NEW DELHI: The newly enacted law which makes the practice of instant divorce through 'triple talaq' among Muslims a punishable offence was challenged in the Supreme Court on Friday.
A day after President Ram Nath Kovind gave assent to The Muslim Women (Protection of Rights on Marriage) Act, 2019, 'Samastha Kerala Jamiathul Ulema', a religious organisation of Sunni Muslim scholars and clerics in Kerala, moved the top court seeking to declare it as unconstitutional.
"The Act has introduced penal legislation, specific to a class of persons based on religious identity.
It is causative of grave public mischief, which, if unchecked, may lead to polarization and disharmony in society," the plea said.
The organisation, claiming itself to be the largest Muslim organization in Kerala in terms of number of followers, submitted that the legislation is class specific to Muslims and the intent behind the Act is not abolition of Triple Talaq but punishment of Muslim husbands.
"Section 4 imposes a maximum sentence of 3 years imprisonment when a Muslim husband pronounces Triple Talaq. The offence is cognizable and non-bailable as per Section 7," the plea said.
It claimed that the Act is violative of Articles 14, 15 and 21 of the Constitution and thus, is liable to be struck down.
The plea said that if the motive was to protect a Muslim wife in "an unhappy marriage", no reasonable person can believe that the means to ensure it is by putting an "errant husband in jail for three years and create a non-bailable offence for merely saying 'Talaq Talaq Talaq'".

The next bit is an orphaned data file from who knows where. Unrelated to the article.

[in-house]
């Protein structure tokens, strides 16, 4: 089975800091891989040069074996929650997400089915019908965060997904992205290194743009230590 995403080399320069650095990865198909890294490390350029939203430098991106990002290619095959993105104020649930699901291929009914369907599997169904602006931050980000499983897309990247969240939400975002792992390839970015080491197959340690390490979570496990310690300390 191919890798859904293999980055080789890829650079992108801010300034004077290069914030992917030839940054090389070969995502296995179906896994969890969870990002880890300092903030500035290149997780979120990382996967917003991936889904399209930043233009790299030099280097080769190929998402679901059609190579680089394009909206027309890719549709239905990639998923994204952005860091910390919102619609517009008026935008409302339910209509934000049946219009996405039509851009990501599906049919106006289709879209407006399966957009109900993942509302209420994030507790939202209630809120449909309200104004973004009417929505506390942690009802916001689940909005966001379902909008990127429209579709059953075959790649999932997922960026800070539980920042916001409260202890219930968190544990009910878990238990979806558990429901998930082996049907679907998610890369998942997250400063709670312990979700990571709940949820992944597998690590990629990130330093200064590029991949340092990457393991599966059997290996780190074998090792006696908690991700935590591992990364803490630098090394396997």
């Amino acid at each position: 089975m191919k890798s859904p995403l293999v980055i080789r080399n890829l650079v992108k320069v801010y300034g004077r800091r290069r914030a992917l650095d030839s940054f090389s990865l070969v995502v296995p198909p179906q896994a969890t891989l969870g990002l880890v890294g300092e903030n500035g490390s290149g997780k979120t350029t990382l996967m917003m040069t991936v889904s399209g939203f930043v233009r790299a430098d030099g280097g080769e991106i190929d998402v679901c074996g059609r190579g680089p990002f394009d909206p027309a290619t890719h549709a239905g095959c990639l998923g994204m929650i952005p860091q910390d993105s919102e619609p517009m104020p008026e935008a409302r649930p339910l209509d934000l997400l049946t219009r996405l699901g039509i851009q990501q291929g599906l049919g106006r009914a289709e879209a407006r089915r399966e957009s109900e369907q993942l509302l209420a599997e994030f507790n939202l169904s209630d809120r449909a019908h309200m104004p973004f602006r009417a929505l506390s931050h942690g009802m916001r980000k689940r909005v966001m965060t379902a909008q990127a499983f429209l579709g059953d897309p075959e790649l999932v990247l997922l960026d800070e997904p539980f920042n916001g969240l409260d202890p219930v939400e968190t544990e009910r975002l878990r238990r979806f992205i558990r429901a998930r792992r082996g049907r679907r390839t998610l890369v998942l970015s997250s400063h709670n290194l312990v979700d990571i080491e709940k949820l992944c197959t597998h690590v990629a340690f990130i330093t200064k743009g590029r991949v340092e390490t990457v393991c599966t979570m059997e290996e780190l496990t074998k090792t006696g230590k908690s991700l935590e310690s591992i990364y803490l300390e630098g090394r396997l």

The new law makes 'talaq-e-biddat' or any other similar form of talaq having the effect of instantaneous and irrevocable divorce pronounced by a Muslim husband void and illegal.
It makes it illegal to pronounce talaq three times -- spoken, written or through SMS or WhatsApp or any other electronic chat -- in one sitting.
"Any pronouncement of talaq by a Muslim husband upon his wife, by words, either spoken or written or in electronic form or in any other manner whatsoever, shall be void and illegal," the law says.
While challenging the constitutional validity of the new law, the petitioners, including the organisation's general secretary Alikutty Musliyar, referred to section 1 (3) of the Act that gives a retrospective effect to it from September 19, 2018.
"Creation of an offence may be the prerogative of the legislature. The government is duty-bound to act reasonably and sensibly, not merely in administrative matters but sovereign matters. To petitioner's knowledge, there is no informed assessment or study that forms basis for the Central Government to have created this offence," the plea said.
The petition said there are statutorily prescribed procedures for divorce in other religions too and non-compliance of this procedure for divorce is not a punishable offence for members of other religions.
"There is no reasonableness or constitutional logic for making the procedural infirmity in effecting divorce a punishable offence for members of Muslim community alone and such legislation cannot withstand the test of Article 14," it said.
It said that a "welfare-oriented legislation" would not purport to criminalise marital discord and moreover, particularise the criminalisation only to one community.
"With respect, it is submitted that any such a legislation ought to shock the judicial conscience. The impugned Act is such an endeavour and ought to be struck down for violating Article 21," it said.